Aon Says Boosting Workers’ Retirement Savings Rates to Be Primary Focus for U.S. Employers in 2017

Despite strong participation in employer-sponsored 401(k) plans, few employers (15 percent) are satisfied with their workers’ current savings rates, according to a new report from Aon Hewitt, the talent, retirement and health solutions business of Aon plc (NYSE: AON). In response, employers are focused on increasing savings rates and will continue to expand financial wellbeing programs this year.

In the 13th installment of its annual report, Aon Hewitt surveyed more than 250 U.S. employers representing nearly 9 million workers to determine their priorities and likely changes when it comes to retirement benefits. According to the report, employers will focus on a few key areas with an eye toward improving 401(k) savings rates in 2017:

1. Emphasizing retirement readiness. Nearly all employers (90 percent) are concerned with their workers’ level of understanding about how much they need to save to achieve an adequate retirement savings. In response, nearly all of the employers (87 percent) that are not satisfied are likely to take action this year to help workers make plans to reach their retirement goals.

“Employers are making retirement readiness one of the important parts of their financial wellbeing strategy by offering tools and modelers to help workers understand, realistically, how much they’re likely to need in order to retire,” said Rob Austin, director of Retirement Research at Aon Hewitt. “Some of these tools take it a step further and provide education on what specific actions workers can take to help close the savings gap and can help workers understand that even small changes, such as increasing 401(k) contributions by just 2 percentage points can impact their long-term savings outlook.”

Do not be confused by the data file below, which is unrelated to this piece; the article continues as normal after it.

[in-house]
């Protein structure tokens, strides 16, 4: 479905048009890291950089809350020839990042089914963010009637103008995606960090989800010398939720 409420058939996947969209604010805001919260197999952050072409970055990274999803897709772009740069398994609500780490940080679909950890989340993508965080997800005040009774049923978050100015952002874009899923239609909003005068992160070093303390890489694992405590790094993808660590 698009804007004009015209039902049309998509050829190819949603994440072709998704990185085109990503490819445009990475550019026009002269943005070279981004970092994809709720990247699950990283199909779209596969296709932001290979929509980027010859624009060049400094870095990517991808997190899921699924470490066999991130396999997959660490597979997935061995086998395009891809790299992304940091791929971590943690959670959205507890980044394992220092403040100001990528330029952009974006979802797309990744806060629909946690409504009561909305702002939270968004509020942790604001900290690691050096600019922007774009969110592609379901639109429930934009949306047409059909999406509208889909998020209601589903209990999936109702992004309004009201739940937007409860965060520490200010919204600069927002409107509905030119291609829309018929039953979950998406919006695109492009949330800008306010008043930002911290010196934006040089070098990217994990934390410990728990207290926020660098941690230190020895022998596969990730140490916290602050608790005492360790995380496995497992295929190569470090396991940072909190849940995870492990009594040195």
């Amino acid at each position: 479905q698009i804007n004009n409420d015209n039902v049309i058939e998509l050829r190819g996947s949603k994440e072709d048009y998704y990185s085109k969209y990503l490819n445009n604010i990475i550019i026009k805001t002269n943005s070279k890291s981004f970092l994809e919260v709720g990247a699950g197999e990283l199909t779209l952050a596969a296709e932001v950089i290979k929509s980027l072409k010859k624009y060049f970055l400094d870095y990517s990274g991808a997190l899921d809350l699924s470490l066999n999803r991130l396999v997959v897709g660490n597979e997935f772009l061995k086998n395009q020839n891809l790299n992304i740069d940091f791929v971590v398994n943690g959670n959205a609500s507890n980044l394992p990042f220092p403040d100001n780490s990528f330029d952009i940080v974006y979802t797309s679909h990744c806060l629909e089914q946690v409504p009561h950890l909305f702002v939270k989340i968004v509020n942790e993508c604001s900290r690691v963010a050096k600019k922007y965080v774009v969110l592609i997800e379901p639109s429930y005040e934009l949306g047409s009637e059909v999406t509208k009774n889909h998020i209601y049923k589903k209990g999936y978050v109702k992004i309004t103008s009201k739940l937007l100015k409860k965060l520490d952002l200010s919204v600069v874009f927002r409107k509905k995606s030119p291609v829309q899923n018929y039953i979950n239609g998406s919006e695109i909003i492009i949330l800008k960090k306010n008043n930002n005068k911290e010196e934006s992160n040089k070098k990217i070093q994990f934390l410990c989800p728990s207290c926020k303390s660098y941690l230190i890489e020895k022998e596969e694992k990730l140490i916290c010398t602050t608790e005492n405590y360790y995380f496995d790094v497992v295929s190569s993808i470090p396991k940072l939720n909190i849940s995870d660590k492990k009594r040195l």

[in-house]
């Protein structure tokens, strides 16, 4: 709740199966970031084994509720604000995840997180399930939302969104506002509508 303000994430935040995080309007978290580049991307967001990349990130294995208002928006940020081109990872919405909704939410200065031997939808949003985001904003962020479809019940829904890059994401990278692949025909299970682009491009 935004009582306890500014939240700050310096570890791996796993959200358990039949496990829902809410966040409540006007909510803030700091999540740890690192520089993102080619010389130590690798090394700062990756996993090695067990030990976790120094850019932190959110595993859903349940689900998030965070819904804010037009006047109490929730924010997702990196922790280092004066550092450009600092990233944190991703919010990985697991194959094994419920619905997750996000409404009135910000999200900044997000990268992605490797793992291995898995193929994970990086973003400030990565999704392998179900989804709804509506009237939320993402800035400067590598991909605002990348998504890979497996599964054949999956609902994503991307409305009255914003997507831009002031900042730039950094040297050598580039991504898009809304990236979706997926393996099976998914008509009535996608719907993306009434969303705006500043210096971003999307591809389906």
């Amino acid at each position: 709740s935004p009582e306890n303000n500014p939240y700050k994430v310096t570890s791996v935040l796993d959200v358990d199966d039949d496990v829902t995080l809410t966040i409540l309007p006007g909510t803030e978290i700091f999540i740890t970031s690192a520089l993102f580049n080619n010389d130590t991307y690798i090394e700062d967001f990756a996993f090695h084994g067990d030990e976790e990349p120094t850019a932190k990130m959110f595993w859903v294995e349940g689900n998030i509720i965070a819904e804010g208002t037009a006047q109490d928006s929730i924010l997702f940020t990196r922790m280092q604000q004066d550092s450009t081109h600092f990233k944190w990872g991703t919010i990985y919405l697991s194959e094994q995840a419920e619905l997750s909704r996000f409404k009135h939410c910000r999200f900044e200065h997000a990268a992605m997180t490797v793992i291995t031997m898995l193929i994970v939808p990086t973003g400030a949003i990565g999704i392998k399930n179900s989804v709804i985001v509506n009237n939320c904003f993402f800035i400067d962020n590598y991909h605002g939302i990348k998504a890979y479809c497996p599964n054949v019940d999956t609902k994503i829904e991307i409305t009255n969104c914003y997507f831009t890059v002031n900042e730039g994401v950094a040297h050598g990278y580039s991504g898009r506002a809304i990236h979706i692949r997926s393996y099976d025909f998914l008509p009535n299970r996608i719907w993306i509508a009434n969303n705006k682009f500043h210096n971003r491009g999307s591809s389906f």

2. Focusing on financial wellbeing. While financial wellbeing has been a growing trend among employers recently, most employers (60 percent) feel its importance has increased over the past two years. This year, nearly all (92 percent) employers are likely to focus on the financial wellbeing of workers in a way that extends beyond retirement such as help with managing student loan debt, day-to-day budgeting and even physical and emotional wellbeing. Currently, 58 percent of employers have a tool available that covers at least one aspect of financial wellbeing, but by the end of the year, that percentage is expected to reach 84 percent, according to the Aon Hewitt report.

“Financial wellbeing programs have moved from being something that a few leading-edge companies were offering to a more mainstream strategy,” said Austin. “Employers realize that offering programs that address the overall wellbeing of their workers can solve for myriad challenges that impact people’s work lives and productivity, including their physical and emotional health, financial stressors and long-term retirement savings.”

3. Refining automation. Employers are taking the lessons learned from automatic enrollment and enhancing their automatic features to help increase savings rates. For example, a separate Aon Hewitt report found more than half of all plans with automatic enrollment default workers at or above the company match threshold. Employers are also adding contribution escalation features and enrolling (or backsweeping) workers who may not have been previously enrolled in the 401(k) plan.

“Employers realize that automatic 401(k) features can be very effective when it comes to increasing participation in the plan,” explained Austin. “Now they are taking an automation 2.0 approach to make it easier for workers to save more and to invest better.”

Source: Aon.

Reposted with permission from Wolters Kluwer.

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